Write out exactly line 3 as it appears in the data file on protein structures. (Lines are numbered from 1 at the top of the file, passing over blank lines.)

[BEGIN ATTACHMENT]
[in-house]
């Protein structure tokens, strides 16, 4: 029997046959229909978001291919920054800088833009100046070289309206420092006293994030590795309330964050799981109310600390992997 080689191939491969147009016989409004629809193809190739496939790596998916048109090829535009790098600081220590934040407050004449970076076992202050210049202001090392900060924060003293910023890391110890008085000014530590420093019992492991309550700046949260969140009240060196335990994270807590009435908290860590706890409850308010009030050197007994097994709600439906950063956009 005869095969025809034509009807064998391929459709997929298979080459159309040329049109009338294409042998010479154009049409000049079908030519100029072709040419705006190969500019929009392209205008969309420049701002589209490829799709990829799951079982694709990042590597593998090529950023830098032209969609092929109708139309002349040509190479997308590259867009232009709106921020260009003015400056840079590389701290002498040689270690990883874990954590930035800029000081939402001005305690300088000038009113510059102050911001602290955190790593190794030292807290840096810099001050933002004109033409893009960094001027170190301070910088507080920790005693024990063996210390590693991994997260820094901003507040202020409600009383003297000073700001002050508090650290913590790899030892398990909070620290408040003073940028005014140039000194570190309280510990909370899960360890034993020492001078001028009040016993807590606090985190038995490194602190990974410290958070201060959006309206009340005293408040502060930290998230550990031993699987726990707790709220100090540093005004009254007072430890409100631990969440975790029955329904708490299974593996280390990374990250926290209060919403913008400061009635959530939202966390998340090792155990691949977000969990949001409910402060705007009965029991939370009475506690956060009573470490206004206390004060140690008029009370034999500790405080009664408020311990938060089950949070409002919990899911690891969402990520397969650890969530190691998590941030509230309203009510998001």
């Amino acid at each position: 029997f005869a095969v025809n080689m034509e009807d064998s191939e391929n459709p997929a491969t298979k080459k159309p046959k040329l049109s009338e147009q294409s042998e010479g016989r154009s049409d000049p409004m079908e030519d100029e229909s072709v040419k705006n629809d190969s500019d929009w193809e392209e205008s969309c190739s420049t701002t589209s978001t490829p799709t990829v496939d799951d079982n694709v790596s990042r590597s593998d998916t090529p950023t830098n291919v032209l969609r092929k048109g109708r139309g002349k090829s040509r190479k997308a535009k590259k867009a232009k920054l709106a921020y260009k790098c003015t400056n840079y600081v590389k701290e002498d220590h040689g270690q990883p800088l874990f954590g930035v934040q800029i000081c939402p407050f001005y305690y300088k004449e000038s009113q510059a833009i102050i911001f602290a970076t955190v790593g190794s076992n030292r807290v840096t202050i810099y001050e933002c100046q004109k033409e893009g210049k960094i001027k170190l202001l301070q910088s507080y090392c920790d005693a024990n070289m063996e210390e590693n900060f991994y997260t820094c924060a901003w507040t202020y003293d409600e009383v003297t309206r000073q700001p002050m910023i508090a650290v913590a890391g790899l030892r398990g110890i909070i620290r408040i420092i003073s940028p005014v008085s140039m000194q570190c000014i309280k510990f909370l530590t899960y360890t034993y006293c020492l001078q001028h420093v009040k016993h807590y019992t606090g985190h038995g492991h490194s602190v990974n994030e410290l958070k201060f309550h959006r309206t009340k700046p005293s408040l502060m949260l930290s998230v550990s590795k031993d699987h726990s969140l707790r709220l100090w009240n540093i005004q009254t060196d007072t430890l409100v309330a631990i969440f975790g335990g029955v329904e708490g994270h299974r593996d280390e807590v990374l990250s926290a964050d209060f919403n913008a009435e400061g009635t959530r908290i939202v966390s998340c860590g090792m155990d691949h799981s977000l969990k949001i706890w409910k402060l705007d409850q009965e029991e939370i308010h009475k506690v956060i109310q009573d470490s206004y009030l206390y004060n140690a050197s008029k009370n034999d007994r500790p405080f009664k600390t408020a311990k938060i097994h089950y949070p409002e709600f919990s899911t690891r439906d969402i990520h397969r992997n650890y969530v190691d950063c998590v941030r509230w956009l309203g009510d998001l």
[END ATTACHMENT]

């Amino acid at each position: 029997f005869a095969v025809n080689m034509e009807d064998s191939e391929n459709p997929a491969t298979k080459k159309p046959k040329l049109s009338e147009q294409s042998e010479g016989r154009s049409d000049p409004m079908e030519d100029e229909s072709v040419k705006n629809d190969s500019d929009w193809e392209e205008s969309c190739s420049t701002t589209s978001t490829p799709t990829v496939d799951d079982n694709v790596s990042r590597s593998d998916t090529p950023t830098n291919v032209l969609r092929k048109g109708r139309g002349k090829s040509r190479k997308a535009k590259k867009a232009k920054l709106a921020y260009k790098c003015t400056n840079y600081v590389k701290e002498d220590h040689g270690q990883p800088l874990f954590g930035v934040q800029i000081c939402p407050f001005y305690y300088k004449e000038s009113q510059a833009i102050i911001f602290a970076t955190v790593g190794s076992n030292r807290v840096t202050i810099y001050e933002c100046q004109k033409e893009g210049k960094i001027k170190l202001l301070q910088s507080y090392c920790d005693a024990n070289m063996e210390e590693n900060f991994y997260t820094c924060a901003w507040t202020y003293d409600e009383v003297t309206r000073q700001p002050m910023i508090a650290v913590a890391g790899l030892r398990g110890i909070i620290r408040i420092i003073s940028p005014v008085s140039m000194q570190c000014i309280k510990f909370l530590t899960y360890t034993y006293c020492l001078q001028h420093v009040k016993h807590y019992t606090g985190h038995g492991h490194s602190v990974n994030e410290l958070k201060f309550h959006r309206t009340k700046p005293s408040l502060m949260l930290s998230v550990s590795k031993d699987h726990s969140l707790r709220l100090w009240n540093i005004q009254t060196d007072t430890l409100v309330a631990i969440f975790g335990g029955v329904e708490g994270h299974r593996d280390e807590v990374l990250s926290a964050d209060f919403n913008a009435e400061g009635t959530r908290i939202v966390s998340c860590g090792m155990d691949h799981s977000l969990k949001i706890w409910k402060l705007d409850q009965e029991e939370i308010h009475k506690v956060i109310q009573d470490s206004y009030l206390y004060n140690a050197s008029k009370n034999d007994r500790p405080f009664k600390t408020a311990k938060i097994h089950y949070p409002e709600f919990s899911t690891r439906d969402i990520h397969r992997n650890y969530v190691d950063c998590v941030r509230w956009l309203g009510d998001l």